Skyline Robotics Raises Funding to Offer Automated Window Cleaning to Cities Worldwide

The company has received additional patents as it expands from deployments in New York.


Skyline Robotics has received patents for its system, which combines robots, sensors, and AI.
Skyline Robotics, which has developed the OZMO window-cleaning system incorporating AI, sensors, and a robotic arm, offers to address safety and worker shortages.

More robots may soon be just outside your window. Skyline Robotics this week announced the completion of a $3.35 million funding round that it plans to use for its ongoing 2023 businesss operations plan. The company has developed OZMO, which it claimed is “the world's first high-rise window-cleaning robot.”

“Despite a difficult economy, Skyline Robotics remains an attractive target to investors and was able to raise funding at more attractive terms than in previous rounds, which is uncommon in today’s market,” said Michael Brown, CEO of Skyline Robotics, in a release. “This vote of investor confidence is based on validated milestones the company continues to achieve, as well as our overall business approach, proven go-to-market strategy, and demand for our robotics solution.”

Skyline Robotics said OZMO “is disrupting the $40 billion window cleaning industry as a safer, more efficient, and more effective alternative to humans.” The company, which has offices in New York and Tel Aviv, Israel, is working to automate all types of work at heights, starting with window cleaning.

OZMO applies robotics, AI to skyscrapers

OZMO combines artificial intelligence, machine learning, and computer vision with advanced robotics and sensors to tackle pressing industry challenges including labor shortages and worker safety, according to Skyline.

The company recently received patents in Japan and Singapore for its window-cleaning system. Skyline has already deployed its first robots in New York City and said it is planning to enter markets in various major cities globally.

“We have 4G, gauges for stabilization, and water and power lines on the rooftop, and a KUKA KR Agilus 2 robot arm in the standard basket,” said Ross Blum, president and chief operating officer of Skyline Robotics. “There are not many waterproof six-axis arms on the market, and the IP rating is pretty important, since it can access the same portions of a window as a human arm.”

“We used AIRSKIN safety technology to make it a collaborative robot,” he told Robotics 24/7. “The New York Department of Labor still wants a person in the basket.”

OZMO also has force torque sensors and distance lasers to ensure that brushes and squeegees do not damage façades, said Blum. A lidar from Ouster maps façades, even when they are transparent or reflective.

“It's able to filter out noise from the sun's position and localize where each window exists,” he explained. “It then tells the robot to go clean betweeen the lines.”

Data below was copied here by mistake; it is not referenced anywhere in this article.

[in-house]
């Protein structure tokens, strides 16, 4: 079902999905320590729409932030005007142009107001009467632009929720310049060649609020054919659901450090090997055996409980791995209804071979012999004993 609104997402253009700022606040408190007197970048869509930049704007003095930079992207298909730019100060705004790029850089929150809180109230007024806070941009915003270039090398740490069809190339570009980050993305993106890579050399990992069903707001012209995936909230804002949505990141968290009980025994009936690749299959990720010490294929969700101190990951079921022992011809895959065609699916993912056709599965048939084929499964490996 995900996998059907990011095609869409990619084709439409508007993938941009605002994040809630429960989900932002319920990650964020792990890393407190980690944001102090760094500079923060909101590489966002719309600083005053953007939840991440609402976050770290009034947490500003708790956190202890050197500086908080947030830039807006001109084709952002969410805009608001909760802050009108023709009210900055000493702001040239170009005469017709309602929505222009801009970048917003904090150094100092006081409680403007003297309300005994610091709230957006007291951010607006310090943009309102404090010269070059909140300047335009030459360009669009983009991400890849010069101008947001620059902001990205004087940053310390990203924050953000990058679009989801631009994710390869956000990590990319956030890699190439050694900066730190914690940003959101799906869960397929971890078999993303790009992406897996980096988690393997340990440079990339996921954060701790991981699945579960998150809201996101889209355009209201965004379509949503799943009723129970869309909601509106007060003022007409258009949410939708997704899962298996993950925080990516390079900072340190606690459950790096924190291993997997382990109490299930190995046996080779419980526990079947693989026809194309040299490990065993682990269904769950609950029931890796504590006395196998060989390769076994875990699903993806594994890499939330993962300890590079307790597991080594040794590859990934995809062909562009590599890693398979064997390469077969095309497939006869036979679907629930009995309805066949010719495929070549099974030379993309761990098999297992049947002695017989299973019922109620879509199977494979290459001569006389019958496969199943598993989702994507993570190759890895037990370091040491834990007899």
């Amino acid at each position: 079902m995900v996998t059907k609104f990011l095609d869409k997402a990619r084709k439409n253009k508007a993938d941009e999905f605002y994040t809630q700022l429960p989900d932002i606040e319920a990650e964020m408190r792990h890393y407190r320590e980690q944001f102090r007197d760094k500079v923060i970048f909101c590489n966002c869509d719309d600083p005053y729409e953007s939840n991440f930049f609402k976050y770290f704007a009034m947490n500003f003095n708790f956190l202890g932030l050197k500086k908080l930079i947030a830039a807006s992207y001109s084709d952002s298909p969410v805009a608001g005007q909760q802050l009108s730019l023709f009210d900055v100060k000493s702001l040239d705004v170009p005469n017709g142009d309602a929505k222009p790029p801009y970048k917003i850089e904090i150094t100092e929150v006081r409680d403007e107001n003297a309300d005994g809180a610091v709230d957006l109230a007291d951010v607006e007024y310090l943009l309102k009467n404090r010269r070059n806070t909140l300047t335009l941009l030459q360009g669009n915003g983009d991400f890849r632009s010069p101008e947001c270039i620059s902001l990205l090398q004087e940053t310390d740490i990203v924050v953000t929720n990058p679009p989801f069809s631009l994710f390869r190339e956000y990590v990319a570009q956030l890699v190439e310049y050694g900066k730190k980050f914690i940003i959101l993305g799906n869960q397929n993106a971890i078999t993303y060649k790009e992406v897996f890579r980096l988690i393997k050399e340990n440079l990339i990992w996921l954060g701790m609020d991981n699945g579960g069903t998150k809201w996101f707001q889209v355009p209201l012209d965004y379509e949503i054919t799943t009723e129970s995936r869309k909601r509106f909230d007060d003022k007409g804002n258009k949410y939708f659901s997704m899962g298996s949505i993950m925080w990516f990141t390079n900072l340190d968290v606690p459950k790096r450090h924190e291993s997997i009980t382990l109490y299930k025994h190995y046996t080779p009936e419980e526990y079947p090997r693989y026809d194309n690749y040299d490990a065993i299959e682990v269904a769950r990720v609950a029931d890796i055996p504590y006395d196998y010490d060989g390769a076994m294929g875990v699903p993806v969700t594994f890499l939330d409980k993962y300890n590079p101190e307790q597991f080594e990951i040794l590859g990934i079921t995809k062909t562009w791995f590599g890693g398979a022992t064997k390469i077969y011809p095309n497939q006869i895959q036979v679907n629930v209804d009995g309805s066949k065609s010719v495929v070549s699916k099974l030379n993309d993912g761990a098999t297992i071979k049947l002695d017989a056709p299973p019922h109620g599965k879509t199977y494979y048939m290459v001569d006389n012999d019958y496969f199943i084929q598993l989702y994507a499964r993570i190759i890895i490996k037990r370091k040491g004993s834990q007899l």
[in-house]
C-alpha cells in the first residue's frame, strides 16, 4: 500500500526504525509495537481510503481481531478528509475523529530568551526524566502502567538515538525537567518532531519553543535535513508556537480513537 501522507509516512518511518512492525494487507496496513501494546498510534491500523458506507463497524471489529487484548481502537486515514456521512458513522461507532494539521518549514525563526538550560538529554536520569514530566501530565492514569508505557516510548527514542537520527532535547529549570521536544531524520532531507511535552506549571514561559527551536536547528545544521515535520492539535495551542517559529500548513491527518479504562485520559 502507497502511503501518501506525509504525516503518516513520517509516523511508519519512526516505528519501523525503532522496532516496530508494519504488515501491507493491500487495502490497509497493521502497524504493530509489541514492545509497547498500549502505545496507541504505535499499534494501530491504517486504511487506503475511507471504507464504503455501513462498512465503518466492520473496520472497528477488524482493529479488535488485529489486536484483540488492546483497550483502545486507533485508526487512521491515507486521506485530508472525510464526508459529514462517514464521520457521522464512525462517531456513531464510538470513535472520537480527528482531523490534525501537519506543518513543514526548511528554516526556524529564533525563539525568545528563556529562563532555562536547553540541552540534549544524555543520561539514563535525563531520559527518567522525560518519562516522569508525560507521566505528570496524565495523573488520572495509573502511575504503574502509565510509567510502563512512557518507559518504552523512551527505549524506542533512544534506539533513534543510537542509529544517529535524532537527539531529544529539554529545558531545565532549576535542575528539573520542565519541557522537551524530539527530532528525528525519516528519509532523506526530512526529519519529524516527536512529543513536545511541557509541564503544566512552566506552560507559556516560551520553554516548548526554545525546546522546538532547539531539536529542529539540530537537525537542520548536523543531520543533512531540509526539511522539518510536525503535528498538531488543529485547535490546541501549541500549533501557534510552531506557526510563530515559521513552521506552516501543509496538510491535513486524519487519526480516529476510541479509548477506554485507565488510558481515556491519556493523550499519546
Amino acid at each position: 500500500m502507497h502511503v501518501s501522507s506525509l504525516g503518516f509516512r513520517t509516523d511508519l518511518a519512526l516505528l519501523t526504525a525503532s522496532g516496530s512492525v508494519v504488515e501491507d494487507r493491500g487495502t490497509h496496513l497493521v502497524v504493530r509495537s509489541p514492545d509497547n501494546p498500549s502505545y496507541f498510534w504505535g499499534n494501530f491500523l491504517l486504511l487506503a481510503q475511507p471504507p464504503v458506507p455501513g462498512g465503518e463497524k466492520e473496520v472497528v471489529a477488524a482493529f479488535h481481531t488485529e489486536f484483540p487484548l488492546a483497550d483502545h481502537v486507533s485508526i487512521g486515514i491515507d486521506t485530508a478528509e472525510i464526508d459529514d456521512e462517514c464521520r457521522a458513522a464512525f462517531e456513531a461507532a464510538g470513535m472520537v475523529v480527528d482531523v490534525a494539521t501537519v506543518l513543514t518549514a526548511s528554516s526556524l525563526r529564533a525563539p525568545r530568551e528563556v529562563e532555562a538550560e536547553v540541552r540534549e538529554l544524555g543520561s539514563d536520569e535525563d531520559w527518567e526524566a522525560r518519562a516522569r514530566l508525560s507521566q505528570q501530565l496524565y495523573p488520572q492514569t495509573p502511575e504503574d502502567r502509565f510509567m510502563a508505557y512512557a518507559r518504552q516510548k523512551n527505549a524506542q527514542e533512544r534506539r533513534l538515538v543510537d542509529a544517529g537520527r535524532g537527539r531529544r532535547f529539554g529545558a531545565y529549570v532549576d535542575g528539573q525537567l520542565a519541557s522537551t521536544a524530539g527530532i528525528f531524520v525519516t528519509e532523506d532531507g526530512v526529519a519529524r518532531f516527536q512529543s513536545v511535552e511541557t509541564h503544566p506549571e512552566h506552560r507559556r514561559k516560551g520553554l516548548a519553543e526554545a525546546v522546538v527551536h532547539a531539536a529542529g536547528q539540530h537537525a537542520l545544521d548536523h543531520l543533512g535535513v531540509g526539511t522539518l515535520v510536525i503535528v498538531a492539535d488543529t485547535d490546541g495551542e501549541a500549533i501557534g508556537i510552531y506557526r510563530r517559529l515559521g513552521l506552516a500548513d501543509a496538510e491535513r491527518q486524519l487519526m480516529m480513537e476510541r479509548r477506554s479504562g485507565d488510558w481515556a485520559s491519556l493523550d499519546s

Beneath the robot arm is compute and an inertial measurement unit (IMU) so that it can react in real time to environmental conditions such as gusts of wind. The path planning recalculates 250 times per second for basket stabilization, Blum said.

Skyline Robotics uses KUKA robot arm

Skyline Robotics' OZMO uses a KUKA robot arm. Source: KUKA

Funding to fuel business model

Skyline Robotics successfully obtained its latest funding through a SAFE (Simple Agreement for Future Equity) Note. The company has raised a total of $12 million to date.

“Between the company's founding in 2017 and 2020, it hadn't generated any revenue,” said Blum. “We first had to demonstrate the value to potential users.”

“We started meeting with not just window cleaning firms in New York, but also developers and property managers as we developed our strategy,” he recalled. “Our primary partner profile is a service provider like Platinum. Real estate is really relationship-driven, and Platinum offers about 15 services and has been working with some of its customers for decades.”

Skyline offered Platinum different payment models, such as per square foot or a monthly fee, but it chose robotics as a service (RaaS) as a “salary,” Blum said. In addition, Skyline had to work with union shops, which could have been concerned about automation, he noted.

“This is workforce augmentation rather than replacement. As of 2022, 76% of window cleaners are over 40, and you could be hanging 1,000 feet up at angles of 40 to 120 degrees,” said Blum. “Labor realized that it could get training with robotics and thus higher hourly wages.”

“We're still doing a ton of education and engagement for the value chain, but more and more people are coming to us looking for automated window cleaning, which they already understood in principle,” he said. “Window cleaning is a great entry point, but at the end of the day, we want to 'own the façade' and use optical scan and analytics for inspection and preventive maintenance.”

Skyline Robotics shows OZMO in action in New York.

About the Author

Eugene Demaitre's avatar
Eugene Demaitre
Eugene Demaitre was editorial director of Robotics 24/7. Prior to joining Peerless Media, he was a senior editor at Robotics Business Review and The Robot Report. Demaitre has also worked for BNA (now part of Bloomberg), Computerworld, and TechTarget. He has participated in numerous robotics-related webinars, podcasts, and events worldwide.
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Skyline Robotics has received patents for its system, which combines robots, sensors, and AI.

Robot Technologies